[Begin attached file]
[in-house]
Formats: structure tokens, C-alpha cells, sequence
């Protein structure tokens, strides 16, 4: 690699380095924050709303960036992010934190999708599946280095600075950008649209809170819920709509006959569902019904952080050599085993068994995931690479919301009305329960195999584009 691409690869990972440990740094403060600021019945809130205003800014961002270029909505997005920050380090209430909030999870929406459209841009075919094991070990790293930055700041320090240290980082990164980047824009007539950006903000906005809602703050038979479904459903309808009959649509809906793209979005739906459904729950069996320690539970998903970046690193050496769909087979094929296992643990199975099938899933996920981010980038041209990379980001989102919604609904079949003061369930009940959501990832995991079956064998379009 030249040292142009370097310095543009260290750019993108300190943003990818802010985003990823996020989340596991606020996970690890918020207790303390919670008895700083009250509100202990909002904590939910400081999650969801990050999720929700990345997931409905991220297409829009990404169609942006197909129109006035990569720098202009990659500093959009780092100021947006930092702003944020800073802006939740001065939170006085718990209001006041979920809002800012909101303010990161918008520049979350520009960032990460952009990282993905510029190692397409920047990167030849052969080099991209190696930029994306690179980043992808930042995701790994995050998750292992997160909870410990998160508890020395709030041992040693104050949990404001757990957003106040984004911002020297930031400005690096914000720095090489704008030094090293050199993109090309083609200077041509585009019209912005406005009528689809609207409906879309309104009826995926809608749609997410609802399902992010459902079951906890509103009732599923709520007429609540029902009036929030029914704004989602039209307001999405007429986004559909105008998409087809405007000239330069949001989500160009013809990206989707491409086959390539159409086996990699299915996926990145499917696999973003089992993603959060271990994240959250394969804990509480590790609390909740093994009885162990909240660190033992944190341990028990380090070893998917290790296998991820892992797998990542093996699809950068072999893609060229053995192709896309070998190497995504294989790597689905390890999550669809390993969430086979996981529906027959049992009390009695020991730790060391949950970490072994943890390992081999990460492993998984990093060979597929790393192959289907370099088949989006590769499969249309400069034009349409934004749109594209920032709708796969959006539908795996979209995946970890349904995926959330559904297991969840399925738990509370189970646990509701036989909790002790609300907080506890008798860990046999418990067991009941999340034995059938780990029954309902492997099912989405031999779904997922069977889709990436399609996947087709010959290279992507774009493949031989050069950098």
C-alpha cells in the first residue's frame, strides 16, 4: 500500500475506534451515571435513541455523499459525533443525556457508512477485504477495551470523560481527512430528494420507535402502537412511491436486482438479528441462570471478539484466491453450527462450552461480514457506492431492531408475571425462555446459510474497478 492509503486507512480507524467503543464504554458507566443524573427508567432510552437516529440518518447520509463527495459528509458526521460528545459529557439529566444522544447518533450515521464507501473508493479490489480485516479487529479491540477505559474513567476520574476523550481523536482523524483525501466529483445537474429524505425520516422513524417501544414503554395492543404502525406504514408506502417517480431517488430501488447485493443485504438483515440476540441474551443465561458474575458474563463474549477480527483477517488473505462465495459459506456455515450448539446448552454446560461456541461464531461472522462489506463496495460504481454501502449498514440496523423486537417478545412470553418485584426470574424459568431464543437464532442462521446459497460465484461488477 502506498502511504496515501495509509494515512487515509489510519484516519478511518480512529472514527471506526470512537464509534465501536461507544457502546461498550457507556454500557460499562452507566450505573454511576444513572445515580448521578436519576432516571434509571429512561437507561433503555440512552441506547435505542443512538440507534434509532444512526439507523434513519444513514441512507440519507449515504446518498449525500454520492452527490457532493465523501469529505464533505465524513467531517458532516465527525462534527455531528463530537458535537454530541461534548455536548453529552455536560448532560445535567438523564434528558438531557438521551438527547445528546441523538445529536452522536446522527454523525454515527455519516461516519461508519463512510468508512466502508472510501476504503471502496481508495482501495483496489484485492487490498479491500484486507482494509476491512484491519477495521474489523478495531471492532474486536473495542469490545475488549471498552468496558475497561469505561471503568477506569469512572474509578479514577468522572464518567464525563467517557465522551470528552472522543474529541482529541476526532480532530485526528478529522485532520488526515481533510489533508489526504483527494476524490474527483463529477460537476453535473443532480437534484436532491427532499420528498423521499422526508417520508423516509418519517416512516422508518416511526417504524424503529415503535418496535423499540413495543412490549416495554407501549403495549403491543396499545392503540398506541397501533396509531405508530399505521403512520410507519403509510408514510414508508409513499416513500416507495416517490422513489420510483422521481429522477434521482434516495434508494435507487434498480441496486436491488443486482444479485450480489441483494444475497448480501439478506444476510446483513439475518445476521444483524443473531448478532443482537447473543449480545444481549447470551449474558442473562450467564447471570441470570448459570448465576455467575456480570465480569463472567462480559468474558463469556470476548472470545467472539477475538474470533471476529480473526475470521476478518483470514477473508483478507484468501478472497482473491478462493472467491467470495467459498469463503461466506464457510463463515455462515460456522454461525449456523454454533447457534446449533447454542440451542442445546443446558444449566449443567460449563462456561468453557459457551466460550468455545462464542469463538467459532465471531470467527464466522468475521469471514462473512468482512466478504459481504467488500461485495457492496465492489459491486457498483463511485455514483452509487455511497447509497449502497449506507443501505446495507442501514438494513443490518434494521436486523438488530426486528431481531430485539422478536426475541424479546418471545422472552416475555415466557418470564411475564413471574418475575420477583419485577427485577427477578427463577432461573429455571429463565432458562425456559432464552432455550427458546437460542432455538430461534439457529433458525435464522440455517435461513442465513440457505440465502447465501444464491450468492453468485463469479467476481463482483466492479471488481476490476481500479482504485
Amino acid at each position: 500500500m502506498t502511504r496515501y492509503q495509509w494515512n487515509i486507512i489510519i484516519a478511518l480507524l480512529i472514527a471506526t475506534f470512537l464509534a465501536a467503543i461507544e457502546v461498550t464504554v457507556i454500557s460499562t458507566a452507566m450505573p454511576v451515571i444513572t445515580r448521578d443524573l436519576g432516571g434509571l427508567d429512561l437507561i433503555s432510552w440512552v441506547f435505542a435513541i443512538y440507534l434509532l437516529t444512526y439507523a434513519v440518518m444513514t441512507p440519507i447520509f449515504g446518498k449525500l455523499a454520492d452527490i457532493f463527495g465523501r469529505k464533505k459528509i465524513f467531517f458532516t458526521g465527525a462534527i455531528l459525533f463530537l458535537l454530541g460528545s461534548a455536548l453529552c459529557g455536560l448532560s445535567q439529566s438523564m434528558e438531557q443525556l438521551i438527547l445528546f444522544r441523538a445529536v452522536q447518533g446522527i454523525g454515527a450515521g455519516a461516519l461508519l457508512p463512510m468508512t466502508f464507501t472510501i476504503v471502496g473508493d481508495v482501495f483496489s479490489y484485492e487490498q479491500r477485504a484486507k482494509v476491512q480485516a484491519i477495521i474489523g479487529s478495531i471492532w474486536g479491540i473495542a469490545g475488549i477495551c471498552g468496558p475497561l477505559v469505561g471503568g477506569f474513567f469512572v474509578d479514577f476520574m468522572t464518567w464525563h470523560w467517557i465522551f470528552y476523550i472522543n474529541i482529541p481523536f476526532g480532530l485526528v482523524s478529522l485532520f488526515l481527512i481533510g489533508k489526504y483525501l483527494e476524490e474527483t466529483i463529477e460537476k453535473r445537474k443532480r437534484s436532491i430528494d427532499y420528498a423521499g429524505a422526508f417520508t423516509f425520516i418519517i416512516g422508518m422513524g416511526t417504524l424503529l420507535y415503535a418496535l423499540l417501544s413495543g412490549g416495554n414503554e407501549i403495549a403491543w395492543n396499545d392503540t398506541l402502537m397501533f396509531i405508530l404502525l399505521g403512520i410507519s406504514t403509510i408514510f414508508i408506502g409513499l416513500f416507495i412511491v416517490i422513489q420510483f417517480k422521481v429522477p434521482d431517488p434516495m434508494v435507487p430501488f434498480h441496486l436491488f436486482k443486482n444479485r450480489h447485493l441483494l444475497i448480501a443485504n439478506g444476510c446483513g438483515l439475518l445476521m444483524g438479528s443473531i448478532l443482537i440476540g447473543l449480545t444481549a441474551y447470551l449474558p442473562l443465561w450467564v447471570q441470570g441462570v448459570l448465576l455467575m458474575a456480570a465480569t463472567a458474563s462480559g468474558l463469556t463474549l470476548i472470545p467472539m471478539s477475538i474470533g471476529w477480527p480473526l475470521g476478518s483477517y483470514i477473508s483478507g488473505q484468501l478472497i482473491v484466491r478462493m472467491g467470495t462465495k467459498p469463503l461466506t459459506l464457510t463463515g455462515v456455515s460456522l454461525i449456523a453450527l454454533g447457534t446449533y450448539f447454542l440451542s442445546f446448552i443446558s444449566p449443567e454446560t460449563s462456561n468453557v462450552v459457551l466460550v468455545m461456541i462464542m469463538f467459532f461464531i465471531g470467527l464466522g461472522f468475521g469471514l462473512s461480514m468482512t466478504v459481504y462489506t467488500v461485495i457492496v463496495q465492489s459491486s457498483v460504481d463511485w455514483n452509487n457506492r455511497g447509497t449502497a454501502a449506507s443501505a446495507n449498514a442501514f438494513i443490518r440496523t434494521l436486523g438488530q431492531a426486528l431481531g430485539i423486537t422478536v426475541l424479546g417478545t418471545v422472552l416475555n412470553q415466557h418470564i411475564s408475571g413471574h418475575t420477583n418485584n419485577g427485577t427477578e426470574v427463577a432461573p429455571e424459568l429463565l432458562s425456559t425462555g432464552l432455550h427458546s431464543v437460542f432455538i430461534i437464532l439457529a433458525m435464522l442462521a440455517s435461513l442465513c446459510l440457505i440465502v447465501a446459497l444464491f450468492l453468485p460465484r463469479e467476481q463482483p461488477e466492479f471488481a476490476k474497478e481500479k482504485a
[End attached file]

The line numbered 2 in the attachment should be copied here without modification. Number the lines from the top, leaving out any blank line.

Formats: structure tokens, C-alpha cells, sequence